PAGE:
Though Facebook, blogs, and websites are powerful, remember Twitter, magazine and journal articles, online radio interviews, and other various efforts will bring you into the sights of those who will want to hire you, so keep at it!
A word about free events: The more you are in the public eye, the more chance you have of being hired to offer events or consultations. Speak at your public library, offers talks at bookstores, and show up at community events (possibly with a sales table) and I suggest you always have something to give-away for free, even if it’s just balloons for the kiddies. Remember to have a stack of your promotional brochures about your speaking engagements with you.? Business cards are great, but that brochure will have your FAQs and presentation topics ready to hand out, and won’t be easily forgotten.
What Am I Worth?
You may have a sense of what you should charge based on what you have paid for consultants or conferences in your own experiences. Maybe you know someone doing something similar and have an idea of what they charge. If you’re not sure, it’s a good idea to ask others in the same field what they are charging to get a ballpark figure to work from. In my field, a full day training running 8am-4pm will run anywhere from $1500-$5000 per day, plus expenses (hotel, airfare, rental car). For shorter jobs, the fees remain about the same, because a day away is a day away. As well, different kinds of venues may require different fees, so be ready to adjust as needed. Fees can always be negotiated, so value yourself and don’t undersell your skills. You are an expert, afterall! The more experiences you have under your belt, the fees you should charge will be easier to estimate. Be sure to save a list of contacts from your various engagements so that recommendations can be given to new clients.
How Will I Sell More Books?
Part of being an expert at your events is to be sure your books are available to be sold before, during, after, or prior to said event. Pre-sales are a great way to get attendees excited about your topic and your visit, and give you a better idea of how many books to bring or ship. Giving a special price for pre-sales is motivational and friendly. People love autographs, so plan to sit and chat and autograph your books as well, usually during lunch (no, you don’t usually get to eat a real lunch!). If possible, ask the folks giving the event to handle the sales of books you provide, and always make credit card purchases possible. (The new cubes that fit on an iPhone or other device are great!) You will be too busy to do it all, so be sure you have the sales portion of your event set up in advance.
If you have handouts or other promotional materials, be sure to include a list of your books and how people can find them for purchase. If you prefer to use Amazon only, it’s easy for you, but you may prefer to use your own website as the sales venue of choice. Some experts field all their sales to their distributor, a wholesaler, or even a local independent bookstore. The choice is yours, but make it clear and easy whatever it is. Remember to include an old fashioned order form with your handouts. Some people still like to mail in a check (yes, it’s true). Above all, the important thing to know is, you will sell more books!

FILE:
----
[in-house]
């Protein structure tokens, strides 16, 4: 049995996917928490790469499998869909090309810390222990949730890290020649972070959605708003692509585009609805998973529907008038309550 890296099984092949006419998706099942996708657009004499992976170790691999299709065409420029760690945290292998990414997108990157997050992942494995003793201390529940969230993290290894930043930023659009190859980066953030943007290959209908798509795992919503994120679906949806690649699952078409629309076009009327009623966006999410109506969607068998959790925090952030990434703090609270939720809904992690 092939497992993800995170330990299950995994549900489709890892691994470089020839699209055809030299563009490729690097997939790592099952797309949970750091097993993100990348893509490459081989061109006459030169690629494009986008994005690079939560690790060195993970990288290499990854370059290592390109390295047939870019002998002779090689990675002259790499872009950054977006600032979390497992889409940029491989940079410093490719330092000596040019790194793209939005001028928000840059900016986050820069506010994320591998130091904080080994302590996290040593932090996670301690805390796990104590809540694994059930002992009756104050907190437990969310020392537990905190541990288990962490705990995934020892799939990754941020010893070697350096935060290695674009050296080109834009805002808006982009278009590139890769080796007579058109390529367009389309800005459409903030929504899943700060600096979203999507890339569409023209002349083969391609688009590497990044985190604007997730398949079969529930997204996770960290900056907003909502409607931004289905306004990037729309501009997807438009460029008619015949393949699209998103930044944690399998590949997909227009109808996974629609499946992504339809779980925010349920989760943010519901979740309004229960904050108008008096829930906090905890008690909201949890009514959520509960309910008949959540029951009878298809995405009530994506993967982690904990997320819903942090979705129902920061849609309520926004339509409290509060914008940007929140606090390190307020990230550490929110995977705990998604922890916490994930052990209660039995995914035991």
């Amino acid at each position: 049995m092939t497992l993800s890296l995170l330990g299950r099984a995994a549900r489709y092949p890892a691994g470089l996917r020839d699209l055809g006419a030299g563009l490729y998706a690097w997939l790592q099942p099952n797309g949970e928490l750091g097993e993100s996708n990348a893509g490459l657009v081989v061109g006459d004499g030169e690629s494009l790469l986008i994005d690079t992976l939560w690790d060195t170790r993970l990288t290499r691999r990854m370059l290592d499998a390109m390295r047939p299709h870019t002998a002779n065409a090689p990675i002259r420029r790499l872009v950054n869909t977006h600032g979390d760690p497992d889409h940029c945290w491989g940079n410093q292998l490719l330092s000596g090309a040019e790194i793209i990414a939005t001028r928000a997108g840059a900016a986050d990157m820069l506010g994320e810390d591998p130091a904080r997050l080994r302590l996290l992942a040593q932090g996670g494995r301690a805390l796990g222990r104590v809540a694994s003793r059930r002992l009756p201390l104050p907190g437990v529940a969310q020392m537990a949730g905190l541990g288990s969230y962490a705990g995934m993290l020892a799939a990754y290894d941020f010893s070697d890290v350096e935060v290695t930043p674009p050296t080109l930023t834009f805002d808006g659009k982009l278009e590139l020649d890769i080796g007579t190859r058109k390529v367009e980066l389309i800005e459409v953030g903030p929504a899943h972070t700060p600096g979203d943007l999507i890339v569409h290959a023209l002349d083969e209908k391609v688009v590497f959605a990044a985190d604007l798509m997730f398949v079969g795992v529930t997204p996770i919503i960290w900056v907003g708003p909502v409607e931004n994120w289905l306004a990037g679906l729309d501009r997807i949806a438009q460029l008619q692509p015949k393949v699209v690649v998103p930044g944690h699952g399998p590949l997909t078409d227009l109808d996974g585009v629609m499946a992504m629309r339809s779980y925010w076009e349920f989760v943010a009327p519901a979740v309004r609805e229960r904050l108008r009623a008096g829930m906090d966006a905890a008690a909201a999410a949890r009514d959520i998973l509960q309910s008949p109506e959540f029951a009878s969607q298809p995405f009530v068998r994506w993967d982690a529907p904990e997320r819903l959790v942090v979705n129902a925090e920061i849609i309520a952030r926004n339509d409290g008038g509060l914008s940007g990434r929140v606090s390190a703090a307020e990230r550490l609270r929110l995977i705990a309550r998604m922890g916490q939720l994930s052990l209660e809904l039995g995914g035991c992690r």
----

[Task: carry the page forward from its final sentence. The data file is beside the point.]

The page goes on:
How About that Bottom Line?
How much can you add to your bottom line as an expert?A little or a lot? Yes, both definitely, but it’s up to you to set the parameters. Because it is difficult to guess what any one particular author-expert might achieve in one year, let’s look at one example, and you can plug in your own numbers to get an estimate:
Example — Do the Math:
One author-expert offers 5 strong events in one year (200 people attending each) with a fee of $4000 per event = $20,000. Add sales of one $20 book for an estimated half (100) of the attendees = $2000. Expenses are covered, so there’s no further deduction needed. Deduct book costs of $2.00/book and minor expenses $100. There you have it. $21,700 give or take added to the bottom line for five events, and this is only a very loose estimate. Book sales can be much higher if you have numerous titles, and if you add more events both large and small, the total goes up quickly, as do the sales of your books. If you piggy back events in one city, the expenses are less, and the sales are higher! The more events you offer, the more you will be invited to do more!
Will I Have Time to Write?
One of the considerations about adding all this newfound excitement and days away from the office into your life as an expert is that time to write becomes more difficult to fit in. You have to be honest with yourself and disciplined with how much you can add on to what you already do as a busy author. Some author-experts like to space out the events over the year leaving room to write in the months between. Others like to squeeze their events as close together in one big hunk of time and then be done with it for the rest of the year. Know yourself, and decide to make writing a priority above all else. After all, that’s how you become an author-expert in the first place. You have to have time to write another book, and another.
Ask any author-expert: What is the best part of interacting with your readers and sharing your knowledge? Most will answer, “They inspire me to write!” And that’s a bonus!
MaryAnn F. Kohl is the owner of Bright Ring Publishing, Inc. (1985) and the author of 20+ art education books for teacher/kids/parents. She writes for both Bright Ring and for Gryphon House, Inc. Visit MaryAnn’s website at www.brightring.com. MaryAnn is on the IBPA Board of Directors, a BN.com “Parent Expert”, and a winner of numerous Benjamin Franklin Awards. Bright Ring’s books are distributed to the trade by Legato Book Distribution.